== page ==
Date of Award


Thesis Type

Open Access

Degree Name

Master of Liberal Studies


Dr. Creston Davis

Second Advisor

Dr. Robert Vander Poppen


Since the onset of Western civilization, religion has continuously influenced architectural and urban forms. These material echoes of religion are often unrecognized in the modern city. This work identifies, analyzes and classifies such influences, and illustrates their manifestation with the example of downtown Orlando. Religious influences can be observed in the locations of the cities, in their urban planning, and in many constructive and architectural elements and styles developed for religious purposes. One principal group of architectural elements that that carries a religious connotation is the elements of classical antiquity, which reflect their pagan origins. The other group is the religion-related elements of Christian architecture. Major contributors to the preservation of these influences are constant trends of copying historical styles. The thesis develops a taxonomy of religious influences that can be identified in the architecture of a modern Western city. The accompanying photographic monograph of downtown Orlando presents three predominant groups of buildings that either intentionally or unconsciously suggest the presence of religion in the city. Those are secular structures that incorporate various religious elements and styles, buildings with predominantly secular architecture that display the sign of the cross and church buildings designed in traditional styles characteristic to ecclesiastical structures. Accenting the mix of traditional and modern, as well as religious and secular forms in downtown Orlando, the monograph points to the often-disregarded echoes of religion and demonstrates the points developed in the theoretical part.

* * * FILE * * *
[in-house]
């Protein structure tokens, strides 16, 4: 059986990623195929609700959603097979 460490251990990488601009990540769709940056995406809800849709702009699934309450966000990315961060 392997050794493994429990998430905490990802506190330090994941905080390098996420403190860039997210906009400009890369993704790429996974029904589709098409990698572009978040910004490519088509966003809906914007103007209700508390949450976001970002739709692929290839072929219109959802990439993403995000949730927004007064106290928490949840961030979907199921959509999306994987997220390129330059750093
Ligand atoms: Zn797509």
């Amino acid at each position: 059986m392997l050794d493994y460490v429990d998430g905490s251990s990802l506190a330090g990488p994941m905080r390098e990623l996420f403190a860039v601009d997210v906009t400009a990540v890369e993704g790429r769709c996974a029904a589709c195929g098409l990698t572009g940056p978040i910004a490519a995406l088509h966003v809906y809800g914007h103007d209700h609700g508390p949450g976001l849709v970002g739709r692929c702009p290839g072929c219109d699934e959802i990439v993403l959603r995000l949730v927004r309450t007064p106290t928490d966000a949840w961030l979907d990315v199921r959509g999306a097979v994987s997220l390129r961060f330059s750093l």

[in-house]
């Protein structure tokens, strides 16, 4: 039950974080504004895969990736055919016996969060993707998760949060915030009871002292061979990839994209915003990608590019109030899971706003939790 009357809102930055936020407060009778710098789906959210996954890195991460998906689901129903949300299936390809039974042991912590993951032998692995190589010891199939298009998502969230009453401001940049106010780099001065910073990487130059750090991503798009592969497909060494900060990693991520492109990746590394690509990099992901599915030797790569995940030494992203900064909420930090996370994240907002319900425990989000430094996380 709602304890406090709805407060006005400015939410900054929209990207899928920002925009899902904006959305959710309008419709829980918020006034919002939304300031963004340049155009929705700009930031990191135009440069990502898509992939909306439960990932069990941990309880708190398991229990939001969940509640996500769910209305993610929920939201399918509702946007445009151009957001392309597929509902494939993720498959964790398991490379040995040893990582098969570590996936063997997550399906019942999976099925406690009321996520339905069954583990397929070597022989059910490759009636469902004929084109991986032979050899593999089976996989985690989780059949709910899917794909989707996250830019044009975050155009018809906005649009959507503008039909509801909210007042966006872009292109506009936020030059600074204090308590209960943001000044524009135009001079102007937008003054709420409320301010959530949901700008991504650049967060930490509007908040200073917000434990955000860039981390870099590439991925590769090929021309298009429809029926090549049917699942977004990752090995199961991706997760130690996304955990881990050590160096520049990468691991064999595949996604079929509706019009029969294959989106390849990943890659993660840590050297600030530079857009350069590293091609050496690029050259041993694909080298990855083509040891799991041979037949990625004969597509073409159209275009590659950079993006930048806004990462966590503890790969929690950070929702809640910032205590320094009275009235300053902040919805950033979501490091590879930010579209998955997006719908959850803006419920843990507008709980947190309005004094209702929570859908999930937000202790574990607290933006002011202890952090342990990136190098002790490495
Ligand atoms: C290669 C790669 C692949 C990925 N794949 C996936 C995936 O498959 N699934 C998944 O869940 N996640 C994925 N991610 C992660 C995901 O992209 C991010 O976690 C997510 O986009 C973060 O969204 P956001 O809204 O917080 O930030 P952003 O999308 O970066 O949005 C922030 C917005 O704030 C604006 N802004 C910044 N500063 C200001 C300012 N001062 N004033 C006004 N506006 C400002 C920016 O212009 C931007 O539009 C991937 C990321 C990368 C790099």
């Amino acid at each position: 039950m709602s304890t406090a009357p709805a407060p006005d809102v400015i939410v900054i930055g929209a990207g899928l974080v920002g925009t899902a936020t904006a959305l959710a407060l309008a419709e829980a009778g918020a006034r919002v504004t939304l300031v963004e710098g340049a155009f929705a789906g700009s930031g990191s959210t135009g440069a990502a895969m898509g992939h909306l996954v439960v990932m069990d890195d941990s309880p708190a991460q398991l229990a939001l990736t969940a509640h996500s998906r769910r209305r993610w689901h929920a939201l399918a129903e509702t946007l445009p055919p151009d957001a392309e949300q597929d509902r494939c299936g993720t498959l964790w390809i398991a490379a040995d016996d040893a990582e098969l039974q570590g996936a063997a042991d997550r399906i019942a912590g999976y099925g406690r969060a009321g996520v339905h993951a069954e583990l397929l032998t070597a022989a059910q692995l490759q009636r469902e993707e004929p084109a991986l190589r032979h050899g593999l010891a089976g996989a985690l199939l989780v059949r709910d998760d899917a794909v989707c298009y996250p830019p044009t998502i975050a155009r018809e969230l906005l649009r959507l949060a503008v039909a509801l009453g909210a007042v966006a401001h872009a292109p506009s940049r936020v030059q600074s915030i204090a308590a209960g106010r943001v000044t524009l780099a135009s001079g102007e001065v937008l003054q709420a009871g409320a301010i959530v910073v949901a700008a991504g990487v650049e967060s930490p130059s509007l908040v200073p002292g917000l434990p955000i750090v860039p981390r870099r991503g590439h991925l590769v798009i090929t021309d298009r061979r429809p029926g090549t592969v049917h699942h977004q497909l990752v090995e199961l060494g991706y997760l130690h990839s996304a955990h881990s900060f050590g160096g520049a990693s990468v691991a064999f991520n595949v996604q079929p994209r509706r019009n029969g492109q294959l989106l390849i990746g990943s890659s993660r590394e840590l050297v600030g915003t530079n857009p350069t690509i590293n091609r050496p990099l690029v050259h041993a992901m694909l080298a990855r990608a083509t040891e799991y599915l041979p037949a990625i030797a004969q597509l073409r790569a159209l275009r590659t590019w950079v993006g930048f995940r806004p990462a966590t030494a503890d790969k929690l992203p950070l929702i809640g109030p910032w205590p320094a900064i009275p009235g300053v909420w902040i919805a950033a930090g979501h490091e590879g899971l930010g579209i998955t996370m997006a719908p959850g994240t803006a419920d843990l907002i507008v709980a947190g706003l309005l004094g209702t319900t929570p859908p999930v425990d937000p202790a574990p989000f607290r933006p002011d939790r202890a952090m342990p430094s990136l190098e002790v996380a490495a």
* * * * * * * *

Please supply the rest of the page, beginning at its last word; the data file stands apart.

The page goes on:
Thesis Photographic Monograph